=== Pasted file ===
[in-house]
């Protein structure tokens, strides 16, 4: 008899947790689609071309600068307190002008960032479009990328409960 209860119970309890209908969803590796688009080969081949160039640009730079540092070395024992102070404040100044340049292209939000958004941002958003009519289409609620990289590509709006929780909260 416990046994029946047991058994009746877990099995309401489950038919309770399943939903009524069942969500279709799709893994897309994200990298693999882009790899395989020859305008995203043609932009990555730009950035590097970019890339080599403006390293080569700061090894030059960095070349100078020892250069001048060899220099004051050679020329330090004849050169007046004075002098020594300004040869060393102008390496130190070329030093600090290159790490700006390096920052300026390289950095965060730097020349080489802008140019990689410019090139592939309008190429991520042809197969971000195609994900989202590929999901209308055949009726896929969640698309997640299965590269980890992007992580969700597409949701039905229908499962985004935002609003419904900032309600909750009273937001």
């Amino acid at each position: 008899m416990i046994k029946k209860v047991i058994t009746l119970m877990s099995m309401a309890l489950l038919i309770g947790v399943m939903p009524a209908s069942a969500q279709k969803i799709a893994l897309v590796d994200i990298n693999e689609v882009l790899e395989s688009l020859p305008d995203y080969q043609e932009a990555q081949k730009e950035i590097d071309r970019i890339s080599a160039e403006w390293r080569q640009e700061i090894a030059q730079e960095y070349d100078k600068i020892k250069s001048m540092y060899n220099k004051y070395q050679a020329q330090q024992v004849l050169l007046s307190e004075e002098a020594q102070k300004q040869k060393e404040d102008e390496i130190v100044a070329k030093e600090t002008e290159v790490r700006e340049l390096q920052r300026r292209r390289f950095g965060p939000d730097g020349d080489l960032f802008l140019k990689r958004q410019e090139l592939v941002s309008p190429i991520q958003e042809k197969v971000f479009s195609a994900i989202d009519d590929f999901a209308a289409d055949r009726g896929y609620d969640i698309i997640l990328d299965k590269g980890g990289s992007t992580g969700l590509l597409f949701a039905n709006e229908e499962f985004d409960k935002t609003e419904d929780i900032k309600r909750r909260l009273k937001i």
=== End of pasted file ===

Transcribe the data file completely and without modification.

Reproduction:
[in-house]
């Protein structure tokens, strides 16, 4: 008899947790689609071309600068307190002008960032479009990328409960 209860119970309890209908969803590796688009080969081949160039640009730079540092070395024992102070404040100044340049292209939000958004941002958003009519289409609620990289590509709006929780909260 416990046994029946047991058994009746877990099995309401489950038919309770399943939903009524069942969500279709799709893994897309994200990298693999882009790899395989020859305008995203043609932009990555730009950035590097970019890339080599403006390293080569700061090894030059960095070349100078020892250069001048060899220099004051050679020329330090004849050169007046004075002098020594300004040869060393102008390496130190070329030093600090290159790490700006390096920052300026390289950095965060730097020349080489802008140019990689410019090139592939309008190429991520042809197969971000195609994900989202590929999901209308055949009726896929969640698309997640299965590269980890992007992580969700597409949701039905229908499962985004935002609003419904900032309600909750009273937001």
């Amino acid at each position: 008899m416990i046994k029946k209860v047991i058994t009746l119970m877990s099995m309401a309890l489950l038919i309770g947790v399943m939903p009524a209908s069942a969500q279709k969803i799709a893994l897309v590796d994200i990298n693999e689609v882009l790899e395989s688009l020859p305008d995203y080969q043609e932009a990555q081949k730009e950035i590097d071309r970019i890339s080599a160039e403006w390293r080569q640009e700061i090894a030059q730079e960095y070349d100078k600068i020892k250069s001048m540092y060899n220099k004051y070395q050679a020329q330090q024992v004849l050169l007046s307190e004075e002098a020594q102070k300004q040869k060393e404040d102008e390496i130190v100044a070329k030093e600090t002008e290159v790490r700006e340049l390096q920052r300026r292209r390289f950095g965060p939000d730097g020349d080489l960032f802008l140019k990689r958004q410019e090139l592939v941002s309008p190429i991520q958003e042809k197969v971000f479009s195609a994900i989202d009519d590929f999901a209308a289409d055949r009726g896929y609620d969640i698309i997640l990328d299965k590269g980890g990289s992007t992580g969700l590509l597409f949701a039905n709006e229908e499962f985004d409960k935002t609003e419904d929780i900032k309600r909750r909260l009273k937001i």